Top Medical Centers Seek Participants for Study Comparing Leading
Hepatitis C Treatments
Medical centers, hospitals, clinics and other treatment sites across
the country are actively enrolling Americans with the hepatitis C
virus (HCV) in a nationwide study that will for the first time determine
which of the two FDA-approved pegylated interferon therapy regimens
offers patients the best chance to eliminate the virus. The
regimens being compared are PEG-INTRON(R) (peginterferon alfa-2b/Schering
Corporation) versus PEGASYS (peginterferon alfa-2a/ Hoffmann-La Roche,
Inc.), both used in combination with ribavirin.
Hepatitis C, a potentially fatal virus that infects the liver, blood
and other tissues, is the most common blood-borne infection in America,
and is the leading cause of liver transplantation in the United States,
according to the National Institutes of Health. Approximately
4 million Americans, or about one in every 50 adults, are now infected
with HCV,(1) compared to 900,000 Americans with HIV.
A total of 2,880 patients at up to 100 U.S. sites will join the IDEAL
study, which stands for Individualized Dosing Efficacy vs. flat dosing
to Assess optimaL pegylated interferon therapy. The study is
led by co-principal investigators John G. McHutchison, M.D., FRACP,
Medical Director, Liver Research, Duke University Medical Center,
and Mark S. Sulkowski, M.D., assistant professor of medicine in the
Division of Infectious Diseases, Johns Hopkins University School of
IDEAL study sites currently open to patient enrollment can be identified
via zip code search on the study’s Web site: http://www.idealstudy.com.
Patients are encouraged to check the Web site on an ongoing
basis as additional study sites will be opening enrollment in the
coming weeks and will be added to the Web site at that time.
Unlike some clinical studies, where patients receive either active
drug or placebo, all participates in the IDEAL study will receive
active treatment at no cost.
“The IDEAL Study offers an excellent opportunity to collect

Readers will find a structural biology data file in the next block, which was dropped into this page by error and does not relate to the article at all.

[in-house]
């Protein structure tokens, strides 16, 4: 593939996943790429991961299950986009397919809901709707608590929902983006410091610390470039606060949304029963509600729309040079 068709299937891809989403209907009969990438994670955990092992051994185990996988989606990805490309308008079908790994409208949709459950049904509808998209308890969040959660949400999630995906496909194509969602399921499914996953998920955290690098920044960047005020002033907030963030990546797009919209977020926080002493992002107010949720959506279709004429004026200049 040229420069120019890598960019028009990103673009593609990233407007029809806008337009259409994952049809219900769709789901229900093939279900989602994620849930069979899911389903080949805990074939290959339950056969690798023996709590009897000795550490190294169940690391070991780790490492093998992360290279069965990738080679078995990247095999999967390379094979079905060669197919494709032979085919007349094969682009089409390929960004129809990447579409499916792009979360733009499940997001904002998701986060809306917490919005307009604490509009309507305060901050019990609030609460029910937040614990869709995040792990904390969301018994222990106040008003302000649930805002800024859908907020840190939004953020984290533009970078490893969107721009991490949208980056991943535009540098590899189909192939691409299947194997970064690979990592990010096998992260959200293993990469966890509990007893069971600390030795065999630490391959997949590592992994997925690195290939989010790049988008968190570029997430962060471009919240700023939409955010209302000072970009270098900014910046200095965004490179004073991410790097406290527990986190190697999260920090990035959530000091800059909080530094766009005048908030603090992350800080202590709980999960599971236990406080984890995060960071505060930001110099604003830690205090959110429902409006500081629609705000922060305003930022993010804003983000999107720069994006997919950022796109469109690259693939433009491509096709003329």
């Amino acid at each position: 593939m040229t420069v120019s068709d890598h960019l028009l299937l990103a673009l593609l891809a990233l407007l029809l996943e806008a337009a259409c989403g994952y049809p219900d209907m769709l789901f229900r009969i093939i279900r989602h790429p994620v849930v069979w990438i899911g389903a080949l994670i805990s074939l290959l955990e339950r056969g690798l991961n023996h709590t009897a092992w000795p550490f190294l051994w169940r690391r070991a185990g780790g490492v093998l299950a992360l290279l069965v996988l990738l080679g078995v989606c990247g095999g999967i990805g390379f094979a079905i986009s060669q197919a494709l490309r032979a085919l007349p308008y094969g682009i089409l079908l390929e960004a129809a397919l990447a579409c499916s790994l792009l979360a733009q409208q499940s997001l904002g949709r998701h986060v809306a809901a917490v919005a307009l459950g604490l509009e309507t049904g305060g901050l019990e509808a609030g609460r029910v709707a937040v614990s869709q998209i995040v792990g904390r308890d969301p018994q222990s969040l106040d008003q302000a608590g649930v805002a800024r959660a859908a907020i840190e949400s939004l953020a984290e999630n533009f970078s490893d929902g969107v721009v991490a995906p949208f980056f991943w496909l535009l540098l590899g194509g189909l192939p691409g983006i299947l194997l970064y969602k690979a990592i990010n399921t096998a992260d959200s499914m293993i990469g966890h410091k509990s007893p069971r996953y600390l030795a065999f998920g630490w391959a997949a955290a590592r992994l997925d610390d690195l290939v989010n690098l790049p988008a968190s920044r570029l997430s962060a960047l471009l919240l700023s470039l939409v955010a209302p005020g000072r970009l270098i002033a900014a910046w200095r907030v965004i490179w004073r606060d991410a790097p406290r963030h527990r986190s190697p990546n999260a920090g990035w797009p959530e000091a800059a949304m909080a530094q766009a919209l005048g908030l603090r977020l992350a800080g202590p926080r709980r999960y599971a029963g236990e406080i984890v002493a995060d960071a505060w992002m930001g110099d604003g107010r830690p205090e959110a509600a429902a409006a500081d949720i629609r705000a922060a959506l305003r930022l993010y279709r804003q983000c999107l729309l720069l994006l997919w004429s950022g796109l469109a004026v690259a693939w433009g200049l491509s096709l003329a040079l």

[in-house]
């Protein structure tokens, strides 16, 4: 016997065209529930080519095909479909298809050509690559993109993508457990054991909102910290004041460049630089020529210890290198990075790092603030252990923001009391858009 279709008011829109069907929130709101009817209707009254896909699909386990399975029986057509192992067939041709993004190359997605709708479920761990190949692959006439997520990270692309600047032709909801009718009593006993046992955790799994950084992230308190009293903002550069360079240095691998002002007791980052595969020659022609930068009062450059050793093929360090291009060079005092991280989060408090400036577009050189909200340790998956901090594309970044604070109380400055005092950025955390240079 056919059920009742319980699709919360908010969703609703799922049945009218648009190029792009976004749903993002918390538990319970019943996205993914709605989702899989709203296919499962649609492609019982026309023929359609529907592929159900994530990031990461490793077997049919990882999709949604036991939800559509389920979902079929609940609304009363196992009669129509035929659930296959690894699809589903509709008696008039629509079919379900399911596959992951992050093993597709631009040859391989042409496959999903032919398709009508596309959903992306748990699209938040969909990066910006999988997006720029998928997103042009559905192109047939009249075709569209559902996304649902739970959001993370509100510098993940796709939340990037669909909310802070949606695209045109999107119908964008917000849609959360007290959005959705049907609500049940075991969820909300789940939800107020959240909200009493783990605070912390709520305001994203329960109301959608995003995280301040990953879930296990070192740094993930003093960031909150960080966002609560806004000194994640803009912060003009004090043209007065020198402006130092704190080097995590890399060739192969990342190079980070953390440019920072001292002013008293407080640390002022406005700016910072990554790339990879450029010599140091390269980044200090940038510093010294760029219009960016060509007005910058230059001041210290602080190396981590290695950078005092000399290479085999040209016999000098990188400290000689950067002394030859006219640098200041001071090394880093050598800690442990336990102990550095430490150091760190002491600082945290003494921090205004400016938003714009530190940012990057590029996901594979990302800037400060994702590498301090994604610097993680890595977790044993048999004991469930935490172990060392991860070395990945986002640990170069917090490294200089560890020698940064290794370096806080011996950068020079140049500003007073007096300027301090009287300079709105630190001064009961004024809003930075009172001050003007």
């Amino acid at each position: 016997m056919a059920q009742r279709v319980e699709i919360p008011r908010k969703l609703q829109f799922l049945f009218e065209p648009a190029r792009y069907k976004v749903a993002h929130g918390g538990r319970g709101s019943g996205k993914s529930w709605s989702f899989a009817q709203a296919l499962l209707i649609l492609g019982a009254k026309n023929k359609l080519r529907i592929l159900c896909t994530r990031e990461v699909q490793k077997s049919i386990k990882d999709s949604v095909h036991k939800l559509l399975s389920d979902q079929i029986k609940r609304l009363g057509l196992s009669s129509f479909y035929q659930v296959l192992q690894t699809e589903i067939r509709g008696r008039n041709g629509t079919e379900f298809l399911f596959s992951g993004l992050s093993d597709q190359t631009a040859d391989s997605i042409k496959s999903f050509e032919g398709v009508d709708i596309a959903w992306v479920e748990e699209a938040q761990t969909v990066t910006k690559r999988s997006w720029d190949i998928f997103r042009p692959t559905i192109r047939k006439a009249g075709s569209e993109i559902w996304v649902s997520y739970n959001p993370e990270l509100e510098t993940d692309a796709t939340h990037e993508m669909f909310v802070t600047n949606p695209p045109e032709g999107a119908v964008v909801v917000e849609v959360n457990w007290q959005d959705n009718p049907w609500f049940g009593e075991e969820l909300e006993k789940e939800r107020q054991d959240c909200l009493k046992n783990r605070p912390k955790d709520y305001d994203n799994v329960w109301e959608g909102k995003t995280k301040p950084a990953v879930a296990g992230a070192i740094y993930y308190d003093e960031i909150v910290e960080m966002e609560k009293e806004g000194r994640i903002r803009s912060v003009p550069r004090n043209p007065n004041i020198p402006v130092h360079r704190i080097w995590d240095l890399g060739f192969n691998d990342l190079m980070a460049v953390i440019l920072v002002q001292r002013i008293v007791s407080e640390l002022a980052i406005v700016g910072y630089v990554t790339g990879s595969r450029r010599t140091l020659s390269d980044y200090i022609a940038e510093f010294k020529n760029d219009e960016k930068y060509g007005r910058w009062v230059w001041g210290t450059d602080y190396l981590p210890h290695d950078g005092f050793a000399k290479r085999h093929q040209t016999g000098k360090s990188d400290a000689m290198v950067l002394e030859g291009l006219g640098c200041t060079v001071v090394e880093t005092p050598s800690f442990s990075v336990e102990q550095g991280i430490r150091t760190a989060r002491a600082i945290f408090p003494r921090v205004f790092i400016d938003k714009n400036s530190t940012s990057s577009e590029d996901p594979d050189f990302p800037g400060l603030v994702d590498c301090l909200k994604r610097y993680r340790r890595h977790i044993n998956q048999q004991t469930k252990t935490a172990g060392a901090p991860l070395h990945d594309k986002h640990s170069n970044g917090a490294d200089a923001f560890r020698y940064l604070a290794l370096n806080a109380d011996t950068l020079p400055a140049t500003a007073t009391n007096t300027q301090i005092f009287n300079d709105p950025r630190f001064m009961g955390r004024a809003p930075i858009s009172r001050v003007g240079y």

more data on hepatitis C treatment,” said Alan Brownstein, president
and chief executive officer of the American Liver Foundation.
“Treating HCV is a long and arduous process. To give people
the best chance for success in the future, we need more information.”
The IDEAL study will compare the efficacy and safety of individualized
weight-based dosing with PEG-INTRON and REBETOL(R) (ribavirin, USP)
to PEGASYS, which is administered as a flat dose to all patients regardless
of individual body weight, and COPEGUS (ribavirin, USP) dosed either
at 1,000 mg or 1,200 mg daily, in U.S. patients chronically infected
with hepatitis C, genotype 1. Genotype 1 is the most common
worldwide, the most difficult to treat successfully and accounts for
about 70 percent of HCV infection among Americans. PEG-INTRON
is a form of interferon alfa-2b that has been chemically “pegylated”
so it is retained in the body longer than standard interferon, thereby
providing for once weekly administration. PEGASYS is a pegylated
form of interferon alfa-2a.
IDEAL is sponsored by Schering-Plough Research Institute (SPRI) and
is being conducted to respond to questions raised by the hepatitis
C medical and patient communities.
“These two treatment regimens have never before been directly
compared in a study of this magnitude,” said Robert J. Spiegel,
M.D., senior vice president of medical affairs and chief medical officer,
Schering-Plough Research Institute. “We are confident
that the results of this large head-to-head study between PEG-INTRON
and PEGASYS will help doctors and patients determine the therapy that
offers them the best chance for achieving a sustained virologic response.”
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